Dungeon Lords

This Diablo chicken lost its head sometime during production.

D.W. Bradley was once a force to be reckoned with in roleplaying game design. In partnership with the late, lamented Sir-Tech Software, he created one of the finest computer RPG trilogies ever made in Wizardry V, VI, and VII. But that was a long time ago, 1988 through 1992, to be exact. Dungeon Lords, an action RPG in the tradition of Diablo, shares much with Bradley’s last effort, the disappointing 2000 release Wizards & Warriors. Both attempts at returning to hack-and-slash glory are derailed by dated gameplay, wonky controls, and more bugs than an orc’s loincloth.

11_1Dungeon Lords is so embarrassingly unfinished that both Bradley and publisher DreamCatcher should be ashamed for releasing it. It was obviously booted out the door with little attention to quality control, let alone the spit and polish expected of a modern RPG. Many features described in the manual aren’t present in the actual game. Most of the buttons on the character creation screen are blanked out, so you can’t use pregenerated heroes or customize faces, color, and hair, as detailed at length in the manual.

Forget about calling up the automap, no matter how many times you hit the “M†key—it ain’t there. Towns are practically deserted, and rooms and corridors are nearly devoid of graphical detail. If not for crates—and there are more of them here than in the closing scene of Raiders of the Lost Ark—and chests, the game would have almost no furnishings at all.

And what would an incomplete game be without bugs? Aside from the insta-crashing that accompanied every Alt-Tab to the desktop (which, in fairness, is mentioned in the manual as a no-no, but come on, this is 2005), there’s flickering with multiple versions of NVIDIA drivers and frequent freezes that seemed like loading pauses without the courtesy of a graphic saying “Loading.†There’s also physics that bounce monsters up walls, tiny text locked at 640×480 (so forget about higher resolutions unless you want to turn into Mr. Magoo), and the occasional moment when the weight of all this crap causes the game to collapse to the desktop.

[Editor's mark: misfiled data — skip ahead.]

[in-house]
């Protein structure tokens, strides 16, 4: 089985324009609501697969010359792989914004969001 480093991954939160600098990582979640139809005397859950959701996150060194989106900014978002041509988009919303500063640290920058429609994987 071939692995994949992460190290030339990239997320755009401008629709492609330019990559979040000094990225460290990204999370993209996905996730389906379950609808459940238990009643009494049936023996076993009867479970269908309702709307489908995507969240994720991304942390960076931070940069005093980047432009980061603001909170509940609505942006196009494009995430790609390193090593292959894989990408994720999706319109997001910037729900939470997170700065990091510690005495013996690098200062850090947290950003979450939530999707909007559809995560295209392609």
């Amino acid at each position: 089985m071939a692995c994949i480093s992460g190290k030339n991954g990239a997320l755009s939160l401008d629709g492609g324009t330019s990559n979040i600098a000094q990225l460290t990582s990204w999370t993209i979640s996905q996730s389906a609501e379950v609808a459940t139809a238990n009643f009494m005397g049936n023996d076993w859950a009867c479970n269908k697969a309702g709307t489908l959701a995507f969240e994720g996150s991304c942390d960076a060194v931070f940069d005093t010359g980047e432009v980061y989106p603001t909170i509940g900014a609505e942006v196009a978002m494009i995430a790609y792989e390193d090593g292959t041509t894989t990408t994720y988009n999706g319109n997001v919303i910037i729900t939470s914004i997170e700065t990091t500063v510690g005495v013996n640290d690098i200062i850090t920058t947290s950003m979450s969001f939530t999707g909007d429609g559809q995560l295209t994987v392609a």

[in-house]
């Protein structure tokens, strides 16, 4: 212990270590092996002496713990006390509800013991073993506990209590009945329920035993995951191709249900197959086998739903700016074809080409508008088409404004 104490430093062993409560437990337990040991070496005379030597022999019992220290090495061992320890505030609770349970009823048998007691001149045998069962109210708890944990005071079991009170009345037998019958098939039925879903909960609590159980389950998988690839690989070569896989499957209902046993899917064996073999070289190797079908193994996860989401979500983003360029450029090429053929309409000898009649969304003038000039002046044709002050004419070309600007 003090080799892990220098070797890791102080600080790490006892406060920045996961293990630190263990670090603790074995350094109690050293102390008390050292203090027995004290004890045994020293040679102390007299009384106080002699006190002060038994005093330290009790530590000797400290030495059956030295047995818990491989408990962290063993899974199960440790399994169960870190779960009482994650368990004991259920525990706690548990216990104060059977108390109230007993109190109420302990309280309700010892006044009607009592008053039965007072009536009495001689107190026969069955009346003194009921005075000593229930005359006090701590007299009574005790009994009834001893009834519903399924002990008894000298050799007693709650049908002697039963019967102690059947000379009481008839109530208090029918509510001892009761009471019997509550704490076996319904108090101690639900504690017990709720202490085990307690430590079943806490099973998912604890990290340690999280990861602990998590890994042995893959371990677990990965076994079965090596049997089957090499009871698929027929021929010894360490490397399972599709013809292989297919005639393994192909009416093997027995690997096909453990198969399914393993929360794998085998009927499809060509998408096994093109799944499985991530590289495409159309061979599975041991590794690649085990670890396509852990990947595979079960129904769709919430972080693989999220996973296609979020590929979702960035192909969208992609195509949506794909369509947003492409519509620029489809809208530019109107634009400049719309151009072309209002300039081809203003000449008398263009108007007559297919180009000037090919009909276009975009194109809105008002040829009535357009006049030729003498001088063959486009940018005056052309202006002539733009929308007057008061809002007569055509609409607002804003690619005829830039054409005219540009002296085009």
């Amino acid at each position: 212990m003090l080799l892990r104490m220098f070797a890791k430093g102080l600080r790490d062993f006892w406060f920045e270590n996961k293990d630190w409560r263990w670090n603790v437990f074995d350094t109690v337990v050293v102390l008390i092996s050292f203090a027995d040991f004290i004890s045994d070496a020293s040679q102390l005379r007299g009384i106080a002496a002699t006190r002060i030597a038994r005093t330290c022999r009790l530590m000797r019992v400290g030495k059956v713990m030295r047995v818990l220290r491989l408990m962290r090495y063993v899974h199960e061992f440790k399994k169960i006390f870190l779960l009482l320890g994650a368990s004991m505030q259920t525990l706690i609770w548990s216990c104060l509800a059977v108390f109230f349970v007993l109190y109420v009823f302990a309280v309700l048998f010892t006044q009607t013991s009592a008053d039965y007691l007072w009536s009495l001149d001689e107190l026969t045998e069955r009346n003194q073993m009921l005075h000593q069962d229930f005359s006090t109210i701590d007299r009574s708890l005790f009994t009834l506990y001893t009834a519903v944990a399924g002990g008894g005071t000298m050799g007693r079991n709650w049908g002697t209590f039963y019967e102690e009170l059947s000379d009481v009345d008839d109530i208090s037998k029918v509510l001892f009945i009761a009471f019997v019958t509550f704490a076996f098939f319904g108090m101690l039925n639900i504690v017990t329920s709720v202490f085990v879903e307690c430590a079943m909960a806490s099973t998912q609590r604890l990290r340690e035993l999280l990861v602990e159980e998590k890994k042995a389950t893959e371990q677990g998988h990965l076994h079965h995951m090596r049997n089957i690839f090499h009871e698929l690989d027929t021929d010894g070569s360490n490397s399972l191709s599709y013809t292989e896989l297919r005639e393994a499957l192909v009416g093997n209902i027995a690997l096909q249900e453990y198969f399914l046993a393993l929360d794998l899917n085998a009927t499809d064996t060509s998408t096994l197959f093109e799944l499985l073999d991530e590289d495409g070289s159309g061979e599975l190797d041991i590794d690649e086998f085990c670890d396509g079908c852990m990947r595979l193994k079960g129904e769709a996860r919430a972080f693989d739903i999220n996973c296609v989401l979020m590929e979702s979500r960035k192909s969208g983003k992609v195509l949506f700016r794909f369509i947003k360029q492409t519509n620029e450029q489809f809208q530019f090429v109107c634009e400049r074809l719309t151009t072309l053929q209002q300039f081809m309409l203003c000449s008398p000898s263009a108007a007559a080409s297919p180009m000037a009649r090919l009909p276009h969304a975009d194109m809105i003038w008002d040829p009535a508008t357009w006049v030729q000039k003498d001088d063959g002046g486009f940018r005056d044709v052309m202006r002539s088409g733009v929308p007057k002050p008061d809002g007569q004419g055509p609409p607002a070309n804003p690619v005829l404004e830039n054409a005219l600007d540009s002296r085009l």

If you’re still hanging in there waiting for a twist about a good plot or interesting multiplayer (although the game is more bearable when sharing the misery with a friend while playing co-op), there is no happy ending. Everything in Dungeon Lords has been done before, and RPG veterans will easily pick out what Dungeon Lords has borrowed from Diablo, scarfed from Nox, and purloined from Arx Fatalis, etc.

Plot is the usual claptrap about warring factions, artifacts of power, and a chosen one prophesied to save an Acme Brand medieval fantasy world. Extra points have to be given for admitting in the opening cinematic that the adventure to come is one long dungeon crawl, but it’s hard to dish out praise for coming clean over a total lack of inspiration.

16_1Even if the story was the second coming of Lord of the Rings, it wouldn’t compensate for confusing dungeons with no automap. Quests are bland affairs where an NPC tells you to fetch some gizmo or other by slaughtering one pack of goblins, or skeletons, or spiders, or—insert stock RPG monster here—after another. Monsters respawn incessantly, too. Linger for more than a few seconds—which you have to do all the time to get your bearings because of the whole “no map in featureless labyrinths†thing—and you’ll get surrounded by monsters and killed yet again.

There’s a revive option, where you spring back to life by hitting “Râ€, but reincarnations take away too many attribute points for it to be useful. Use the option often and you’ll find yourself so weakened that you can’t even swing your sword, let alone kill anything. Hello, restart. Or, better yet, uninstall.

System Requirements: Pentium IV 1.5 Ghz, 256 MB RAM, 32 MB Video, WinXP

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